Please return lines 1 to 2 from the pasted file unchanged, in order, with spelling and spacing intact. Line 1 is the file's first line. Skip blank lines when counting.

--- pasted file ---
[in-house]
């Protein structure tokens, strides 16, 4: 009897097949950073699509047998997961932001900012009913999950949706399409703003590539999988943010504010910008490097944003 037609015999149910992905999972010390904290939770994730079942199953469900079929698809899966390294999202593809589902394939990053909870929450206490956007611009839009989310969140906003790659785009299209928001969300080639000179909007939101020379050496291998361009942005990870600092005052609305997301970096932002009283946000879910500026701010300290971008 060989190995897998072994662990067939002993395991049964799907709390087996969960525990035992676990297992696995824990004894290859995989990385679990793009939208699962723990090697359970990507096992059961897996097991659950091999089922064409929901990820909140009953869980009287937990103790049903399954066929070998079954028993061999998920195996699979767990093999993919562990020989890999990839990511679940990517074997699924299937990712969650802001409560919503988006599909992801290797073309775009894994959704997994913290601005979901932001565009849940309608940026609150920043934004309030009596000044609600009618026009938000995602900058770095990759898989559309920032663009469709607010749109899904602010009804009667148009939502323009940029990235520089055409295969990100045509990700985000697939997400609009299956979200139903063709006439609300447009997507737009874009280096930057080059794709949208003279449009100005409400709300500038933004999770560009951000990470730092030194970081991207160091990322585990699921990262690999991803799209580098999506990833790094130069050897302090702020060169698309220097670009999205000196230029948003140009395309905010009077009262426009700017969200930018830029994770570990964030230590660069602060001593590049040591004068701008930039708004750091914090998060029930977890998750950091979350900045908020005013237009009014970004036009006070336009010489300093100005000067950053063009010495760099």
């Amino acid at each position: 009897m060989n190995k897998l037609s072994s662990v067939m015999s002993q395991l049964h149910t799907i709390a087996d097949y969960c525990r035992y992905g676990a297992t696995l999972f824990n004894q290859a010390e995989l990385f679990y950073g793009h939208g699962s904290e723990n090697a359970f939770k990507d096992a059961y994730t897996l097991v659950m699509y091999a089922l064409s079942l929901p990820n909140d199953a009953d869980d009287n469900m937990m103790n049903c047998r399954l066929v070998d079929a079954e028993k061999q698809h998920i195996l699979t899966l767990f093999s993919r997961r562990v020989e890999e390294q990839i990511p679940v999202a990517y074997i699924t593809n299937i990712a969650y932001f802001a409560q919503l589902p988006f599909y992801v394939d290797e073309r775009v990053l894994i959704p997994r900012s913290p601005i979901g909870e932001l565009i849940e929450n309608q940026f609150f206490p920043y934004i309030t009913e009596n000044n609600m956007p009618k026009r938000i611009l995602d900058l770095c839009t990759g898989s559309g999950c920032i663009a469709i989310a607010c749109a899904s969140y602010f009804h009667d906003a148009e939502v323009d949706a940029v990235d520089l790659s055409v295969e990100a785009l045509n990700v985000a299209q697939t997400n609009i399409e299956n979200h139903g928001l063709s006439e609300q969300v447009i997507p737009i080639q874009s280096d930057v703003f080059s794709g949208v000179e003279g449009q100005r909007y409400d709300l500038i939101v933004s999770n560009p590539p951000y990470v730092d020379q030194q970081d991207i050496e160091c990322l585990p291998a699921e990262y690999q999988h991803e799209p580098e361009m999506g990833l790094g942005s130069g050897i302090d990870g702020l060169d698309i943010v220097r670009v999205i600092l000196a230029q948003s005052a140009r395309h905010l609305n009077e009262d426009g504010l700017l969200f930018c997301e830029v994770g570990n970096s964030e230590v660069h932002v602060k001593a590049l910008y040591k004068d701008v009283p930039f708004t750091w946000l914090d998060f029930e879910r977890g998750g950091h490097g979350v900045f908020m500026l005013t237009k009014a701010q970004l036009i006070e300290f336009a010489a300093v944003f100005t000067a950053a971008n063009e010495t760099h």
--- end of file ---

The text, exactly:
[in-house]
């Protein structure tokens, strides 16, 4: 009897097949950073699509047998997961932001900012009913999950949706399409703003590539999988943010504010910008490097944003 037609015999149910992905999972010390904290939770994730079942199953469900079929698809899966390294999202593809589902394939990053909870929450206490956007611009839009989310969140906003790659785009299209928001969300080639000179909007939101020379050496291998361009942005990870600092005052609305997301970096932002009283946000879910500026701010300290971008 060989190995897998072994662990067939002993395991049964799907709390087996969960525990035992676990297992696995824990004894290859995989990385679990793009939208699962723990090697359970990507096992059961897996097991659950091999089922064409929901990820909140009953869980009287937990103790049903399954066929070998079954028993061999998920195996699979767990093999993919562990020989890999990839990511679940990517074997699924299937990712969650802001409560919503988006599909992801290797073309775009894994959704997994913290601005979901932001565009849940309608940026609150920043934004309030009596000044609600009618026009938000995602900058770095990759898989559309920032663009469709607010749109899904602010009804009667148009939502323009940029990235520089055409295969990100045509990700985000697939997400609009299956979200139903063709006439609300447009997507737009874009280096930057080059794709949208003279449009100005409400709300500038933004999770560009951000990470730092030194970081991207160091990322585990699921990262690999991803799209580098999506990833790094130069050897302090702020060169698309220097670009999205000196230029948003140009395309905010009077009262426009700017969200930018830029994770570990964030230590660069602060001593590049040591004068701008930039708004750091914090998060029930977890998750950091979350900045908020005013237009009014970004036009006070336009010489300093100005000067950053063009010495760099």